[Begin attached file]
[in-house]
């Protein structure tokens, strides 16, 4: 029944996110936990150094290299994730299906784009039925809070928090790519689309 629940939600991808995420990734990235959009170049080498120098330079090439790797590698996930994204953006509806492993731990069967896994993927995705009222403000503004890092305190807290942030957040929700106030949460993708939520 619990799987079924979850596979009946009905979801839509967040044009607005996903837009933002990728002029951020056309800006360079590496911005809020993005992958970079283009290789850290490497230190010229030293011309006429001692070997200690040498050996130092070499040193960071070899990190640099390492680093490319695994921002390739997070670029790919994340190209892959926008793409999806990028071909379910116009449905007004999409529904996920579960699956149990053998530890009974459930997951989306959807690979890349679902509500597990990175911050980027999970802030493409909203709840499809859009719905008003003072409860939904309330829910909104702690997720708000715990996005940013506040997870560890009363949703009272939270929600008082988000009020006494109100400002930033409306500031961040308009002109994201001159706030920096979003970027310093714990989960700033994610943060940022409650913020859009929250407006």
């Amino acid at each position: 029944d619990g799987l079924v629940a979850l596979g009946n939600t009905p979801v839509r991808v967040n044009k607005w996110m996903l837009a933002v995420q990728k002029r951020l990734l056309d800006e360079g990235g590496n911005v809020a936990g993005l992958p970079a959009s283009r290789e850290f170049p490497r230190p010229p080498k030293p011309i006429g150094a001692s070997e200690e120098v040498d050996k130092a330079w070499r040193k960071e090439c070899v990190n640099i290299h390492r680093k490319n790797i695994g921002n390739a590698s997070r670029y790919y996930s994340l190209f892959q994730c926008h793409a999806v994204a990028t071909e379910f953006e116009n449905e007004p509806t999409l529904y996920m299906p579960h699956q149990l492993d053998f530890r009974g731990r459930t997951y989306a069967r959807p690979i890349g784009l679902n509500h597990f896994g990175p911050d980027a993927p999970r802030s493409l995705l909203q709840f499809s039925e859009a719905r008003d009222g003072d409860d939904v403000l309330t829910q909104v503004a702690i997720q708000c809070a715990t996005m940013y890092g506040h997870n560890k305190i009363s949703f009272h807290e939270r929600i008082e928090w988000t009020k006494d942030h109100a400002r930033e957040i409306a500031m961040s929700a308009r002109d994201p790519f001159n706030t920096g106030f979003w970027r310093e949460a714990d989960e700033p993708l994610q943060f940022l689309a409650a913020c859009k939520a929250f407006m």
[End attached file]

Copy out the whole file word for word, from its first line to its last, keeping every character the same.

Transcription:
[in-house]
């Protein structure tokens, strides 16, 4: 029944996110936990150094290299994730299906784009039925809070928090790519689309 629940939600991808995420990734990235959009170049080498120098330079090439790797590698996930994204953006509806492993731990069967896994993927995705009222403000503004890092305190807290942030957040929700106030949460993708939520 619990799987079924979850596979009946009905979801839509967040044009607005996903837009933002990728002029951020056309800006360079590496911005809020993005992958970079283009290789850290490497230190010229030293011309006429001692070997200690040498050996130092070499040193960071070899990190640099390492680093490319695994921002390739997070670029790919994340190209892959926008793409999806990028071909379910116009449905007004999409529904996920579960699956149990053998530890009974459930997951989306959807690979890349679902509500597990990175911050980027999970802030493409909203709840499809859009719905008003003072409860939904309330829910909104702690997720708000715990996005940013506040997870560890009363949703009272939270929600008082988000009020006494109100400002930033409306500031961040308009002109994201001159706030920096979003970027310093714990989960700033994610943060940022409650913020859009929250407006």
């Amino acid at each position: 029944d619990g799987l079924v629940a979850l596979g009946n939600t009905p979801v839509r991808v967040n044009k607005w996110m996903l837009a933002v995420q990728k002029r951020l990734l056309d800006e360079g990235g590496n911005v809020a936990g993005l992958p970079a959009s283009r290789e850290f170049p490497r230190p010229p080498k030293p011309i006429g150094a001692s070997e200690e120098v040498d050996k130092a330079w070499r040193k960071e090439c070899v990190n640099i290299h390492r680093k490319n790797i695994g921002n390739a590698s997070r670029y790919y996930s994340l190209f892959q994730c926008h793409a999806v994204a990028t071909e379910f953006e116009n449905e007004p509806t999409l529904y996920m299906p579960h699956q149990l492993d053998f530890r009974g731990r459930t997951y989306a069967r959807p690979i890349g784009l679902n509500h597990f896994g990175p911050d980027a993927p999970r802030s493409l995705l909203q709840f499809s039925e859009a719905r008003d009222g003072d409860d939904v403000l309330t829910q909104v503004a702690i997720q708000c809070a715990t996005m940013y890092g506040h997870n560890k305190i009363s949703f009272h807290e939270r929600i008082e928090w988000t009020k006494d942030h109100a400002r930033e957040i409306a500031m961040s929700a308009r002109d994201p790519f001159n706030t920096g106030f979003w970027r310093e949460a714990d989960e700033p993708l994610q943060f940022l689309a409650a913020c859009k939520a929250f407006m």